Figure 2 shows data collected during a test deployment in Emerald Basin in September 1991. The moored OPC sampled 30 minutes every hour for 24 hours. Current meters situated 5 m below and 15 m above the foil yielded flow and direction, temperature and salinity information. The data show that zooplankton counts for Calanus copepodite stages IV & V increased with current speed. Reliable zooplankton count data can be obtained only at speeds of >7 cm s-1 which represents a detection limit for the OPC. Hence, the OPC must sample during periods of peak tidal flow (which in Emerald Basin ranges between 10-20 cm s-1). Measurement of flow speed is required to estimate volume of seawater processed through the tunnel.

Subsequent to this trial deployment, the moored OPC has been deployed and has functioned reliably in Emerald Basin since September 1991. It is intended to project the program as far into the future as resources will permit.

Sampling Strategy

It is clear that a single depth mooring is insufficient to provide a full and complete picture of zooplankton populations. On the positive side, a single mooring situated deep in the Emerald Basin can provide considerable information that would not be otherwise available in, say, surface layers. The Emerald Basin, as is the case with most shelf basins, represents a stable and quiescent environment for zooplankton. Intrusions into basins from external sources occur slowly and rarely displace zooplankton. Intrusions consist of denser water which cause upward displacement of existing basin water at an extremely slow rate (~0.1 mm sec-1). Emerald Basin copepod stocks are dominated by Calanus finmarchicus stages IV & V (90% of copepod populations present while within the Scotian Shelf basins; 60% of the entire shelf biomass during winter). Therefore they are easily monitored by the OPC. Their migration into the surface layers in winter can be monitored as can the buildup of basin populations during spring and summer. Generation cycles (growth and development) can also be monitored by optical measurement of size distributions. The basin zooplankton layers are generally homogeneous; the layer is approx. 40 m in vertical thickness and spatial variability (horizontal) of concentration (no. m-3) is only a factor of 2X as determined from Batfish sampling. As a result, basin environments are easily sampled and quite respresentative of shelf zooplankton over the long-term. At present our sampling scheme has been extended to 2 depths: one at the center of the copepod layer at 240 m depth; and one just above the layer at 210 m depth. The OPC at the latter depth provides information on upward and downward flux out of and into the deep layer.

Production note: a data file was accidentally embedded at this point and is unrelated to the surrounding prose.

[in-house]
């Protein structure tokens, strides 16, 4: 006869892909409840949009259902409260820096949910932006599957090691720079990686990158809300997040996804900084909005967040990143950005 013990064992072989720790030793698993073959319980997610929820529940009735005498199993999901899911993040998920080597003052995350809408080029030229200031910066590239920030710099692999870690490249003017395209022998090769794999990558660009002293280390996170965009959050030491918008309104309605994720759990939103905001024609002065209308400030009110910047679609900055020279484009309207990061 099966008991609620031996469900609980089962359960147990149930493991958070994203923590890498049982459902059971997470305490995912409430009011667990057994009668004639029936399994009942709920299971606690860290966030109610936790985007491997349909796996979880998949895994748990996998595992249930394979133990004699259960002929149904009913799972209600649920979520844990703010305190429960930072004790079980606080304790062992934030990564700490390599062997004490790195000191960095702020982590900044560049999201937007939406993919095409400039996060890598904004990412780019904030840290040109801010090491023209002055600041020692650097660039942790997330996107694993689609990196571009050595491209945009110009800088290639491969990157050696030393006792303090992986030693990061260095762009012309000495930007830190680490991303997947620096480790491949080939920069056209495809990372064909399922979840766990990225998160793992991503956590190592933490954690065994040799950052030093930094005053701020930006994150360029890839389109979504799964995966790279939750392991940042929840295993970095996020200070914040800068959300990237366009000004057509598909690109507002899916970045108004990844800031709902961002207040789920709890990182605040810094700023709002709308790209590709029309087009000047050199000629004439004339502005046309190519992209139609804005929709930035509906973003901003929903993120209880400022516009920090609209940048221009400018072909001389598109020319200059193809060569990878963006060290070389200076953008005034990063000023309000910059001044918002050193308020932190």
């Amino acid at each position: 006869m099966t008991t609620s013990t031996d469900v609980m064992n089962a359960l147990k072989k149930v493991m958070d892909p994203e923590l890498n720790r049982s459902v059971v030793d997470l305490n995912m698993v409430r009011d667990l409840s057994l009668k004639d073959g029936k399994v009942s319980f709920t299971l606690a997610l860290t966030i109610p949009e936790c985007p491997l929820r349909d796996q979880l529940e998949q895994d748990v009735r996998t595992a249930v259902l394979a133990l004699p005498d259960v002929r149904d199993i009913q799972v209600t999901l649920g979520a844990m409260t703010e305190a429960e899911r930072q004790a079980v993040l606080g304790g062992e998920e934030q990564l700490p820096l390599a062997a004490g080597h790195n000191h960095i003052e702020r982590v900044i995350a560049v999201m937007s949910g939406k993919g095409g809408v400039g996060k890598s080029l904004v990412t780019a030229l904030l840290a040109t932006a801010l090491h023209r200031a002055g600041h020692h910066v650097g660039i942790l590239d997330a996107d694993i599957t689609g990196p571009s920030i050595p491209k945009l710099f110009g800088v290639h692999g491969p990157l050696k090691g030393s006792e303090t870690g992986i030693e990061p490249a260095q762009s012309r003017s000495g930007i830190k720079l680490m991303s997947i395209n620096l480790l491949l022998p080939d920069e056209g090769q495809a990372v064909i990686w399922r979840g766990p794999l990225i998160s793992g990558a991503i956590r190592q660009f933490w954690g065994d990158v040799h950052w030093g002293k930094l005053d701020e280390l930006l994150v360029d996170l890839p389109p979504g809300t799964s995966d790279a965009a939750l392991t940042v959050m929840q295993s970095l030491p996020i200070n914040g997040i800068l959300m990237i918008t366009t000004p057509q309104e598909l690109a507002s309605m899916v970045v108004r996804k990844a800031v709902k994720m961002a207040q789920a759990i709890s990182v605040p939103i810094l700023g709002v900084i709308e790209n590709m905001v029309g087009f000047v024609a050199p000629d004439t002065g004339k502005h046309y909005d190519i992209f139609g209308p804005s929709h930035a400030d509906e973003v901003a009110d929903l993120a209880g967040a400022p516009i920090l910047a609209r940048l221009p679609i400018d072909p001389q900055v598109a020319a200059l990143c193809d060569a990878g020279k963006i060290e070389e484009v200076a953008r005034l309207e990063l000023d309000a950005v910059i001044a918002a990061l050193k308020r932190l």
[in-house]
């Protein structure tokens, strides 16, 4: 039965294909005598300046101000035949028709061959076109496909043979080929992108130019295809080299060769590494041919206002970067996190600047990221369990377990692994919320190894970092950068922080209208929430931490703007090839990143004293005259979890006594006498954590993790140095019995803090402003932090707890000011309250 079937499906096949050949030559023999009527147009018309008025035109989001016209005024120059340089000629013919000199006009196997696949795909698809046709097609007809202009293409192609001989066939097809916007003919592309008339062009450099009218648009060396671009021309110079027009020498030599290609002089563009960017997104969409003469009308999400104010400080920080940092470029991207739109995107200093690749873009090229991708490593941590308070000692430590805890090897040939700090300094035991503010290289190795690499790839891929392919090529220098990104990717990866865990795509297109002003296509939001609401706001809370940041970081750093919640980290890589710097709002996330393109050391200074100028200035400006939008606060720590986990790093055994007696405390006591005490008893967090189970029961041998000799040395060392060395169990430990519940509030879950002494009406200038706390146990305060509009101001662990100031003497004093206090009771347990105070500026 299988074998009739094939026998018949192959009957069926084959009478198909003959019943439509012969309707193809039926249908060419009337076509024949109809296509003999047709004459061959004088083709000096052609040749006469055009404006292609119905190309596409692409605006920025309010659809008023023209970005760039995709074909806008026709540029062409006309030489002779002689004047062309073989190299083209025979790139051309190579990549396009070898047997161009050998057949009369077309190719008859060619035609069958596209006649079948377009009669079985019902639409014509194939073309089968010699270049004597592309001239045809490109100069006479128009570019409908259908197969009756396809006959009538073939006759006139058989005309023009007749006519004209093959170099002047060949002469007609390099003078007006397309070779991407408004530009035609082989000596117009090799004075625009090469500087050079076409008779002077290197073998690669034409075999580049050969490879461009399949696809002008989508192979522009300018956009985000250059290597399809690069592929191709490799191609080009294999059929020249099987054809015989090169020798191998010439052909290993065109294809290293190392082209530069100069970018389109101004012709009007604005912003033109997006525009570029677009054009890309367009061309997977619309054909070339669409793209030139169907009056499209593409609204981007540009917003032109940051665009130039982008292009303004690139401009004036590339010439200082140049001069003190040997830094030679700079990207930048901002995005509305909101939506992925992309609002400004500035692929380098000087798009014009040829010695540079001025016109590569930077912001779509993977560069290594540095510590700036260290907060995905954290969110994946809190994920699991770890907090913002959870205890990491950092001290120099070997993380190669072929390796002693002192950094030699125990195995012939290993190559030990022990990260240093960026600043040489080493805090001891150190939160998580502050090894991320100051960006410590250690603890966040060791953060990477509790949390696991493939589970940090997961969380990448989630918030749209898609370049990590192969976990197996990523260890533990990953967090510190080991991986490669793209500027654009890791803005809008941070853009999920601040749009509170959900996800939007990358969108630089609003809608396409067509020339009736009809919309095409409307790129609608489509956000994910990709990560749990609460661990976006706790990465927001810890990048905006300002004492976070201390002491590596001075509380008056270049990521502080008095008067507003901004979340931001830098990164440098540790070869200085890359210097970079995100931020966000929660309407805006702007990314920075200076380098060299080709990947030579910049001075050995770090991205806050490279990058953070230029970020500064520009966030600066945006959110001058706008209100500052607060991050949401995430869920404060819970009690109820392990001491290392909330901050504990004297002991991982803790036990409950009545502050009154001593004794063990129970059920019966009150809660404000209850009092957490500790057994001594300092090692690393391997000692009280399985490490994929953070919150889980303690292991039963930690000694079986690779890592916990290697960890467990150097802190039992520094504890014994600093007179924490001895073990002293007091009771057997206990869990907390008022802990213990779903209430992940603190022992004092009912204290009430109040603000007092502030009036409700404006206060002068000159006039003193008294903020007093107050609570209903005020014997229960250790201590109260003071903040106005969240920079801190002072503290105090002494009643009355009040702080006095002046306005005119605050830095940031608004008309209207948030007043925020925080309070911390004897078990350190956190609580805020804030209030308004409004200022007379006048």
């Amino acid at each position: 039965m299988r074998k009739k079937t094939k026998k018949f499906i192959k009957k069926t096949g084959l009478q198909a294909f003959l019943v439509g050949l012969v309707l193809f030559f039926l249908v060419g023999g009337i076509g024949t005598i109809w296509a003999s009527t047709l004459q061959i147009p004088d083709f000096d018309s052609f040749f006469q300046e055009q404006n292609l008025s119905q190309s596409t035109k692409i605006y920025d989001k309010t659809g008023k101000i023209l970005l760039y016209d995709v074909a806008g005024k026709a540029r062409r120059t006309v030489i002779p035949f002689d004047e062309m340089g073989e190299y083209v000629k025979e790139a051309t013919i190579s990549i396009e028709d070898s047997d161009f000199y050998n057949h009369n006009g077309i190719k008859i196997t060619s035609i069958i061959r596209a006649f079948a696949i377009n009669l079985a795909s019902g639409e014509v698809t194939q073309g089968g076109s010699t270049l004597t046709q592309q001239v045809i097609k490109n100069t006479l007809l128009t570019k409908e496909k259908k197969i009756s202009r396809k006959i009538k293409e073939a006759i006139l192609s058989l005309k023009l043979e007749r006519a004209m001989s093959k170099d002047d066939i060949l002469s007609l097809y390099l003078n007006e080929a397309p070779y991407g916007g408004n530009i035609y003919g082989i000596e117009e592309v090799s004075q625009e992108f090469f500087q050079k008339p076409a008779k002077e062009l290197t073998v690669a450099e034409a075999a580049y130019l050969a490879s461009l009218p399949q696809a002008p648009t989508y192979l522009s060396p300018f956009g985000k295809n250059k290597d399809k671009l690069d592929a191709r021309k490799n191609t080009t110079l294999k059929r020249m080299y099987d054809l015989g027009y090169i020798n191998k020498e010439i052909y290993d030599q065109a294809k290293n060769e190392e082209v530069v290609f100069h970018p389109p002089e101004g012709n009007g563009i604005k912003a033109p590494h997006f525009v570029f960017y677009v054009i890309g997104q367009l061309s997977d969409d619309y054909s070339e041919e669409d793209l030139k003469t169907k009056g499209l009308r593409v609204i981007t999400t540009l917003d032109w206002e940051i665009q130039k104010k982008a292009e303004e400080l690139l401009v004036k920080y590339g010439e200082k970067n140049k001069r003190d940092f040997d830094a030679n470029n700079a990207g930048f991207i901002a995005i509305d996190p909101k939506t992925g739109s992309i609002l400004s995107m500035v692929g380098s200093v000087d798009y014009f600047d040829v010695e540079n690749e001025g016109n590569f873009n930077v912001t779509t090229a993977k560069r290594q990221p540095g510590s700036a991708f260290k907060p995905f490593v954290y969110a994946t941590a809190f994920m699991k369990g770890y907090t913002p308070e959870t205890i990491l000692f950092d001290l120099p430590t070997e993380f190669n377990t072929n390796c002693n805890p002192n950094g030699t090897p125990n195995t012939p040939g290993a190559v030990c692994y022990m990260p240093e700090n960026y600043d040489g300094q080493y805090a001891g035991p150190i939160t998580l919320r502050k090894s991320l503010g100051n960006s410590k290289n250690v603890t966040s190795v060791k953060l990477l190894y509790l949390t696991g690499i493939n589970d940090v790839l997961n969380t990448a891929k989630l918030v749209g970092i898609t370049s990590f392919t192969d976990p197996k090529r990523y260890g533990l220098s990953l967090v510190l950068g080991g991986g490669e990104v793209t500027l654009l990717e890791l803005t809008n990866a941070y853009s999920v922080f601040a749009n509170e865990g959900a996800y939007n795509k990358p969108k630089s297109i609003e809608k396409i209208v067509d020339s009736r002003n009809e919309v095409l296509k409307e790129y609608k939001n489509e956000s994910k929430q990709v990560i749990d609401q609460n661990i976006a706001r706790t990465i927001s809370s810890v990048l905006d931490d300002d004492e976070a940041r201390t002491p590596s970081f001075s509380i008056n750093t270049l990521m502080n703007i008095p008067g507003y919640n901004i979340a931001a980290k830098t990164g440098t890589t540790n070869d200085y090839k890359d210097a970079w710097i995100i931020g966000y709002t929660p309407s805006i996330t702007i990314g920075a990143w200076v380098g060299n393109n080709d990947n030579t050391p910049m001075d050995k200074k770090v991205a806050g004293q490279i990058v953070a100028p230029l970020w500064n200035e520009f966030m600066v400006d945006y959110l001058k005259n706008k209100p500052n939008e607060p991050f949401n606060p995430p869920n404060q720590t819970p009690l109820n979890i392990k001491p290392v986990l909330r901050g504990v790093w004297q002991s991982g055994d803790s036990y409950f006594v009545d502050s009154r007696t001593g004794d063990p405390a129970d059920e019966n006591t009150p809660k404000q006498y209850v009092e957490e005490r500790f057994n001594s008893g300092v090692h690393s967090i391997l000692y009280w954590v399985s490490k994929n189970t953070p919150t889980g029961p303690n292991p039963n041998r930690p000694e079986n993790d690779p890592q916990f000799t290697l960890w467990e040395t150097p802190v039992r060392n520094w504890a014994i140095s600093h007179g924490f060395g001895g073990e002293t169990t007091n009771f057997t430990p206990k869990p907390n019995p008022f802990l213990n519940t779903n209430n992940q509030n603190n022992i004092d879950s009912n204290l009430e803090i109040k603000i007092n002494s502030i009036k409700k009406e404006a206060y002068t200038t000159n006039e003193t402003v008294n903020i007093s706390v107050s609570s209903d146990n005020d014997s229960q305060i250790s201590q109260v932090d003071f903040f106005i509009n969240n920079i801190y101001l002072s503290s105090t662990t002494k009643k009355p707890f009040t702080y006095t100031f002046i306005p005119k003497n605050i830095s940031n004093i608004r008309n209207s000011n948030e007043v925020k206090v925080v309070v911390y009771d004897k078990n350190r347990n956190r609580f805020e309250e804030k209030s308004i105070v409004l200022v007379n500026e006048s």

Optical Fouling